- New Volley of Retaliatory Tariffs Launches in U.S.-Mexico Trucking Dispute
- September 3, 2010 | Author: Kenneth E. Siegel
- Law Firm: Strasburger & Price, LLP - Washington Office
The government of Mexico has announced a list of additional U.S. grown and U.S. manufactured products on which it is imposing retaliatory tariffs that range as high as 25 percent. It also has cut some products that were on the original list and reduced the applicable tariff on others.
The tariffs originally were imposed by Mexico eighteen months ago in retaliation for the failure of the U.S. to abide by its obligations under the transportation provisions of the North American Free Trade Agreement (NAFTA). Pursuant to the agreement, the U.S. and Mexico were to open each other’s borders to trucks from the other country that were transporting international cargo. Under pressure from the Teamsters, former President Clinton reneged on the U.S. commitment just days before the initial stage of the border opening was to take effect in 1993. The Teamsters and their allies, in spite of strong evidence to the contrary (see earlier Logistics Blog postings here and here), continue to question the safety of Mexican trucks.
While the true concerns of these groups appear to be an exaggerated fear of losing jobs to Mexican drivers, other groups supporting the continued embargo appear to be motivated by nothing more than anti-Mexican animus. Whatever their motivations, these groups until recently were able to get Congress to block any U.S.DOT action to implement the trucking provisions of NAFTA.
Although the current Administration has made continual promises to the affected U.S. industries and the government of Mexico to propose a workable solution, it faces pressure from the Teamsters and other anti-Mexican groups to merely challenge the “illegal tariffs” being imposed by Mexico and to continue the embargo on entry by Mexican trucks. The Administration itself has been quoted as voicing impatience with Mexico’s imposition of the retaliatory tariffs while U.S.DOT is developing a solution.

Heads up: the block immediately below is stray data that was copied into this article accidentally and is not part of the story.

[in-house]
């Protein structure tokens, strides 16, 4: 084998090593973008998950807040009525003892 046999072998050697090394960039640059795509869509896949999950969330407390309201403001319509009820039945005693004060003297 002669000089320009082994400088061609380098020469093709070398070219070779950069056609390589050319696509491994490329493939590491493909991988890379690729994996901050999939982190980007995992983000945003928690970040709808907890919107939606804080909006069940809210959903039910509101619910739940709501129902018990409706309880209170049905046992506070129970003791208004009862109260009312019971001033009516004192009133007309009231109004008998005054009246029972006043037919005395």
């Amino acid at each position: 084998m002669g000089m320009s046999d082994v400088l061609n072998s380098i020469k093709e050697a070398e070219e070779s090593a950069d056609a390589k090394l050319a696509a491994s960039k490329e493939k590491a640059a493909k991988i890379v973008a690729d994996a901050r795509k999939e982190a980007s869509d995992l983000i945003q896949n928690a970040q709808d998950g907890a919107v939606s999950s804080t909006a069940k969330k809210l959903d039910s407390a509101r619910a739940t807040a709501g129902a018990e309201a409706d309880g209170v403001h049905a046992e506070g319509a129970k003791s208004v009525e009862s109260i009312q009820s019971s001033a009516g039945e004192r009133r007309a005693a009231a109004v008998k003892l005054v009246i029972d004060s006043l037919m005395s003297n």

The “illegal tariffs” which Mexico has “impatiently” imposed while waiting for the U.S. to meet its 17 year old international obligations are based on a decision issued in 2001 by a NAFTA dispute-resolution panel. The panel found that the U.S. prohibition on Mexican truck access violated the terms of NAFTA, and noted that this violation could subject the U.S. to billions of dollars in retaliatory tariffs and other damages if Mexico chose to exercise the remedies available to it as a member of the World Trade Organization.
The list of new products now subject to the Mexican tariffs includes: pork products, cheeses, frozen corn, pistachios, oranges, grapefruit, apples, oats, grains, chewing gum, chocolate, ketchup, polishes, adhesives, rubber gloves, rubber floor coverings, thermos containers, trench diggers and gas masks. On the other hand, shelled peanuts, dental floss, catalogs, yarn, carpets, jewelry, Venetian blind fittings, locks, metal mountings, telephone sets, battery waste/scrap and metal furniture were removed from the list.
While U.S.DOT continues to promise the announcement of a new program that will meet both U.S. domestic concerns and the obligations of the U.S. under NAFTA, the author doubts whether such a controversial program will be unveiled prior to the hotly contested Congressional elections this November.